The bears are starting to get a little fidgety.
According to the latest short data (for the period ended Dec. 31), short interest on S&P 500 companies dropped by almost 7%, suggesting that the shorts are starting to close out positions as the market leans higher.
Looking at the major sector totals, healthcare stocks saw one of the largest declines for a group, as short interest dropped 10%. Within the sector, pharmaceuticals dropped 11.3% and healthcare equipment fell 7.3%. (Anyone surprised that the Health Care Select Sector SPDR (NYSE:XLV) broke through to new highs in January?) However, with the shorts evacuating positions in healthcare and the XLV hitting new highs, it might be time for a bit of a break. Those holding the XLV or healthcare-related companies might consider initiating some profit-protecting stop-limit prices on their positions.
Looking at the other side, there wasn’t a single broad index category that saw an increase in shorts, backing up the view that, at minimum, the shorts sellers took the holiday season off and didn’t even bother to initiate new bets against the market. The report that will detail the first half of January’s short interest activity will give us a better view of that.
But that doesn’t mean that there aren’t any opportunities at the individual stock level.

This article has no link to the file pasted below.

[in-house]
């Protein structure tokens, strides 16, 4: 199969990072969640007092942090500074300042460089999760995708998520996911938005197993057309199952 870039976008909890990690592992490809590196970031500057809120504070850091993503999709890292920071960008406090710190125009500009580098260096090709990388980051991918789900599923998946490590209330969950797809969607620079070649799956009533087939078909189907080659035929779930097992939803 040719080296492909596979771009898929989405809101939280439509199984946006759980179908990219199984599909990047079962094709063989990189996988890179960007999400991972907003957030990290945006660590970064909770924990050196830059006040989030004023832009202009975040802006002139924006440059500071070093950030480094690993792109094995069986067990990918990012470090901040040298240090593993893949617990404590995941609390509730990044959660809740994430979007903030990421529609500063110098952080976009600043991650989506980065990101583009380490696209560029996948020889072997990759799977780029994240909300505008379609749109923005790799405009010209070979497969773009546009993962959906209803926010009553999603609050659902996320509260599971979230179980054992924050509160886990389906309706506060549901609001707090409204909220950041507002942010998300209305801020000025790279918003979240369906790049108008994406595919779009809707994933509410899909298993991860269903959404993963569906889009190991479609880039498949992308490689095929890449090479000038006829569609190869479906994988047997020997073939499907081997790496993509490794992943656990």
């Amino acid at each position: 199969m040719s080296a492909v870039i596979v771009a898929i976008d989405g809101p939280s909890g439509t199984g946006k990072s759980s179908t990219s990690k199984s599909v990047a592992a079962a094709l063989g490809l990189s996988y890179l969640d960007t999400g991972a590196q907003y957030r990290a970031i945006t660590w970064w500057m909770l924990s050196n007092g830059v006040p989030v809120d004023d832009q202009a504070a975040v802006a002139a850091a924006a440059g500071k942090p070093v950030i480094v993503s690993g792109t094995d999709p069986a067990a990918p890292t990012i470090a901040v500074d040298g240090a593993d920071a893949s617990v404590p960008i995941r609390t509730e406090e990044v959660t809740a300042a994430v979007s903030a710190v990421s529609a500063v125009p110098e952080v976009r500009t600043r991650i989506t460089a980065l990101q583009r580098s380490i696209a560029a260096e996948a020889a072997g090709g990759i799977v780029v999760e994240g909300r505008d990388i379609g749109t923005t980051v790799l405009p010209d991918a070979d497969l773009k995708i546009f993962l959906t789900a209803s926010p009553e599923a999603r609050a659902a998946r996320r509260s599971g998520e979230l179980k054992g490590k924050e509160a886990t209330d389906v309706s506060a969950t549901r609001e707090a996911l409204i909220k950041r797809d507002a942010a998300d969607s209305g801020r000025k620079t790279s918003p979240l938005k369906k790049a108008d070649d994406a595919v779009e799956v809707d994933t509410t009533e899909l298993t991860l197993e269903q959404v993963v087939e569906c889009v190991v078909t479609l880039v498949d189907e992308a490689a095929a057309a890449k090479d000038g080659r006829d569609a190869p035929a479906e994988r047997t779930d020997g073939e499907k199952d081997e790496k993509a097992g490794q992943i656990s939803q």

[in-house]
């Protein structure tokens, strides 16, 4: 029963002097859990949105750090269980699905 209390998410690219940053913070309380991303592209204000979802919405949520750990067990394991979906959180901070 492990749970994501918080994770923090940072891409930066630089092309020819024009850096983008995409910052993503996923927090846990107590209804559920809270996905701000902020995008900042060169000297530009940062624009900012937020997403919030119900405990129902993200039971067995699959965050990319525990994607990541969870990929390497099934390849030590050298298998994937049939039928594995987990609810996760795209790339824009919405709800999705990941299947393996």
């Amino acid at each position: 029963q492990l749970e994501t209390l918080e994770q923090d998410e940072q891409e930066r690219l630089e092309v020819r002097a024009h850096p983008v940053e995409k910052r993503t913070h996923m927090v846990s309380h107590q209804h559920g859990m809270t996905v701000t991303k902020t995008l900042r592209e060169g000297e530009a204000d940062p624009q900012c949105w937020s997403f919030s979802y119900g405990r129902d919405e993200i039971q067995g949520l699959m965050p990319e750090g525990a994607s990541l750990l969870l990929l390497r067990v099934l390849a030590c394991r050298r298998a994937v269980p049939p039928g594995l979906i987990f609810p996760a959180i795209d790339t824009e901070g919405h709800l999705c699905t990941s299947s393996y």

The table below identifies all S&P 500 companies that saw an increase in their respective short interest of 10% or more. This list was additionally filtered for companies that are trading above their respective 50-day moving averages, since short interest additions to technically weak stocks are expected.
Stanley Black & Decker
This company is most recognized with the lines of tools it produces. SWK’s earnings have been flat to negative over the last year — likely one reason that the shorts are betting against it, as its next earnings announcement is just more than a week away (Jan. 24).
Current earnings expectations for Stanley Black & Decker are for $1.42 per share, which is slightly lower than the expectations for the previous quarter. We view the increases in consumer spending and the improvements in the housing market as a sign that the Do-it-Yourselfers may be spending more on SWK’s products — a potential positive for Stanley’s upcoming earnings. In addition to the shorts, the options market has been betting against SWK; the stock’s put/call ratio is above 1.0 and rising (a ratio above 1.0 indicates more puts than calls, a sign of pessimistic sentiment).
Watch for any positive news in the Jan. 24 earnings report to get the shorts running to cover their extremely large positions, initiating a short squeeze rally.
We’ve loved the P&C insurers through the second half of 2012 and have to say that AET slipped through the cracks for us, but this relative strength performer looks ready to roll in 2013. For the past six months, AET shares have returned 20% against the S&P 500’s 8.5%.
Despite that, the shorts are increasing their exposure to the stock, extending the number of days to cover their positions to more than seven, as evidenced by the accompanying parabolic short interest ratio chart.
We don’t expect the AET bears to stick around too long, as the company will announce earnings on the last day of January, and the past two quarters have been positive. With support from a nicely trending 50-day moving average and relative strength from the insurance group, it appears to be only a matter of time before AET shares get squeezed higher.
As of this writing, Johnson Research Group did not hold a position in any of the aforementioned securities.